It feels harsh to call The Penny Drop an international chain, but that’s what you get for having two coffee shops, one in Melbourne and the other in London. Melbourne came first, opening as a pop-up in 2015, before finding a permanent home in 2016. A year later, the penny dropped in London, with the opening in June 2017 of a coffee shop on Tottenham Street, just off Tottenham Court Road. Technically this puts The Penny Drop in Fitzrovia, enhancing the area’s already excellent reputation for speciality coffee.
The two Penny Drops are very different, with Melbourne offering a 100-seat restaurant/coffee shop, while The Penny Drop in London occupies a small space which seats 20 at most, and that includes the benches outside. What’s more, it’s a throw-back to the sort of coffee shop that I remember in the capital 10 years ago, but which now seem increasingly rare. With coffee from a rotating cast of roasters, offering two options on espresso, another on batch brew and more on pour-over through the V60, all of which change every week or so, The Penny Drop is a genuine coffee shop, its food offering limited to a small selection of cakes and pastries.
You can read more of my thoughts after the gallery.
The Penny Drop is on the south side of Tottenham Street, on the corner with Whitfield Street, and across the road from Whitfield Gardens and its iconic mural. The space is roughly square, with the door on the corner showing no favouritism, being at 45° to both streets. To either side are two large picture windows, while at the front (along Tottenham Street), a pair of long benches sit under the windows.
Stepping inside, the layout is quite simple. The counter is at the back on the right, with the seating arranged in an L-shape running along the front of The Penny Drop and down the left-hand side. Starting immediately to the left of the door, a long, padded sofa-bench runs under the windows at the front of The Penny Drop, with a row of four two-person tables.
Separating these from counter at the back is a neat, free-standing bar, with a curved section at the far, left-hand end. Seating is provided by four three-legged stools, while the right-hand end of the bar, directly opposite the door, is kept free, although you could probably fit another couple of stools in there if you wanted to. The bar faces the counter, so is ideal for watching the baristas at work.
The last of the seating is at the back on the left, beyond the counter, where a six-person bar (with more three-legged stools) runs along the left-hand wall. Opposite the end of the bar, an opening to the right leads to a flight of stairs which heads tantalisingly down. However, rather than a secret basement, there’s just a storeroom and the toilet down there.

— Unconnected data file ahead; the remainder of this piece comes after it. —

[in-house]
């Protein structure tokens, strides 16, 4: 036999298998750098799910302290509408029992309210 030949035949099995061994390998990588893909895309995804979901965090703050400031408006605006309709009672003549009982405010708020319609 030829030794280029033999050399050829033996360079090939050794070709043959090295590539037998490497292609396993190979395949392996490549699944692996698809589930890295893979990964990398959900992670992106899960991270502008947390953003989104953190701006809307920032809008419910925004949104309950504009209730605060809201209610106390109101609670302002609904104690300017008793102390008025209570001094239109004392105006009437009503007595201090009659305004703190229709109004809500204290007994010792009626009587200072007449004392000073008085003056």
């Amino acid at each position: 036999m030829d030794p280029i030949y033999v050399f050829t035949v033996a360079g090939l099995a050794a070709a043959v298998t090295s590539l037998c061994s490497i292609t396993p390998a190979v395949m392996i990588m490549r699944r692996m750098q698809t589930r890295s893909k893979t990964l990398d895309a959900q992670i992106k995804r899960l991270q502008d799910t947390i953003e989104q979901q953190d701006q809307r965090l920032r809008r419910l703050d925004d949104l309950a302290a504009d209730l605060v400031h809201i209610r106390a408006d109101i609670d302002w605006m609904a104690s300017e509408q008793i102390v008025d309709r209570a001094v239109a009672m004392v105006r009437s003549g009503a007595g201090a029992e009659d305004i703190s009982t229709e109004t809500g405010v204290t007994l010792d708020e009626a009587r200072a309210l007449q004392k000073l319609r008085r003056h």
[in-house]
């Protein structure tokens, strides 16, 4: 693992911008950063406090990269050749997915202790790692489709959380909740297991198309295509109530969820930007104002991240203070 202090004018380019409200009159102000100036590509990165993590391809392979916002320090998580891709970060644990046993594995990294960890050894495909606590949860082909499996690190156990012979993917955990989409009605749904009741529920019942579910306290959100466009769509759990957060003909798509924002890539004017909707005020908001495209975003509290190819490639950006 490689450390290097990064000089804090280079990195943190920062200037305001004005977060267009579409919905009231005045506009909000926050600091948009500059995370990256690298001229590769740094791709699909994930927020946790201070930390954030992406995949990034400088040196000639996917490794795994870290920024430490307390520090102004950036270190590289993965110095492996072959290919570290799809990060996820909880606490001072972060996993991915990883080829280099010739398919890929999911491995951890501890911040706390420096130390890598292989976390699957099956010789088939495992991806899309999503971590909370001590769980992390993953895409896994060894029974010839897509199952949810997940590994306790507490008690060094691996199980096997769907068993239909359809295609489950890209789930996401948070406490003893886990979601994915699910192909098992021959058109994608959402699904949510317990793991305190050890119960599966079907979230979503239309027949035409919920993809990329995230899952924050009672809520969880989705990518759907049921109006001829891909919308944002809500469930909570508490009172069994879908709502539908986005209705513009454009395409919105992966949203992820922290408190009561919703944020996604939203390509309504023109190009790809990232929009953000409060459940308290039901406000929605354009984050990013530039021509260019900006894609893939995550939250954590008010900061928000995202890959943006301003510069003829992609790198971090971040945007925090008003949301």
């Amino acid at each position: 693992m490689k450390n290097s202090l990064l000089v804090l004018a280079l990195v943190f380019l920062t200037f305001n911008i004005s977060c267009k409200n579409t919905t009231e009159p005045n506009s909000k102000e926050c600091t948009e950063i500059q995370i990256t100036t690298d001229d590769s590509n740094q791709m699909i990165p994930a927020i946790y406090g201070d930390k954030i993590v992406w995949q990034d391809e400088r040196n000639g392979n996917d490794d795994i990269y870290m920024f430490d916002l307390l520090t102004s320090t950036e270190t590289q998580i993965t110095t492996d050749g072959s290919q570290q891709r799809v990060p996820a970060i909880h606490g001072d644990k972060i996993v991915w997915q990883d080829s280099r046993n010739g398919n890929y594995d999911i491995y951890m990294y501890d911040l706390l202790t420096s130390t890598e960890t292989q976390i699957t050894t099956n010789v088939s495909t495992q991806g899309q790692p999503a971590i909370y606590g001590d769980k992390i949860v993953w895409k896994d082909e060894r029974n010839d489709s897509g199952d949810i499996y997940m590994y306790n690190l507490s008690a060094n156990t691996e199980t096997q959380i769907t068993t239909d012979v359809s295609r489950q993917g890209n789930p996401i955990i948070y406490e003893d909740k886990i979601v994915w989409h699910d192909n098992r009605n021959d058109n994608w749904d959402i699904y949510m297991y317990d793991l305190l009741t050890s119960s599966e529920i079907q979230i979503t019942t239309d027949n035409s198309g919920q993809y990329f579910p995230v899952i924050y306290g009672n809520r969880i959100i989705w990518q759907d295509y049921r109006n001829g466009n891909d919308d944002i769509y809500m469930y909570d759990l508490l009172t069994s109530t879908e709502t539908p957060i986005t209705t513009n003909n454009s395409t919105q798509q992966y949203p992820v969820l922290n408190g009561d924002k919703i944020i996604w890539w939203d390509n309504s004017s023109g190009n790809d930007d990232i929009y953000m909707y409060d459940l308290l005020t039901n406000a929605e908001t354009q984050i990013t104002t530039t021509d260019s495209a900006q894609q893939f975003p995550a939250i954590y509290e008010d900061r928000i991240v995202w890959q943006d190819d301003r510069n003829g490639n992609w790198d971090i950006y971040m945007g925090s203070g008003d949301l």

To business. The Penny Drop is a multi-roaster, with coffee from a rotating cast, including London’s Ground Coffee Society, Round Hill Roastery from Bath and, from slightly further afield, Edinburgh’s Obadiah Coffee and Red Bank from the Lake District. In the past, The Penny Drop has also reached out to roasters in Europe, such as Morgon Coffee Roasters (Gothenburg), but COVID-19 and Brexit has put that on hold for the moment.
There are always two options on espresso, with the aim of offering contrasting coffees, one of which goes well with milk, with the other being better on its own. When I was there, Margate’s Curve Coffee Roasters was in the first hopper, with its feature espresso, a naturally-processed Peruvian coffee from Maribel Herrera Torres. At the barista’s recommendation, I had this as an espresso, a lovely, sweet coffee with a pleasing touch of acidity.
I paired this with an equally lovely (and just as sweet) cinnamon bun. This was a million miles away from the sickly, sticky buns that you can get, structured more like a Danish pastry, with a subtle, cinnamon flavour.
I would have happily left things there, but the second espresso, the Los Vascos, a washed Colombian coffee, roasted by Kiss the Hippo, was in the process of being dialled-in. Completely out of the blue, a cortado appeared at my elbow, a thoughtful gift from the barista. This was very different, a complex coffee, with more subtle, fruity notes which worked really well in a cortado, where it more than held its own against the milk.
I was so impressed with my espresso that I bought a bag of the Maribel Herrera Torres to take home with me. I also needed something for pour-over, the barista instantly recommending the last bag of the Vunga, a washed coffee from Rwanda, roasted by Red Bank. This has proved to be something of a hit at home, going really nicely through my coffee sock.
|13 TOTTENHAM STREET • LONDON • W1T 2AH|
|www.pennydropcoffee.co.uk||+44 (0) 207 436 0601|
|Monday||08:00 – 18:00||Roaster||Guests (espresso + filter)|
|Tuesday||08:00 – 18:00||Seating||Tables, Bar; Bench (outside)|
|Wednesday||08:00 – 18:00||Food||Cake|
|Thursday||08:00 – 18:00||Service||Order at Counter|
|Friday||08:00 – 18:00||Payment||Cards + Cash|
|Saturday||CLOSED||Wifi||Free (with code)|
|Chain||International||Visits||7th March 2022|
Liked this Coffee Spot? Then check out the rest of London’s speciality coffee scene with the Coffee Spot Guide to London.
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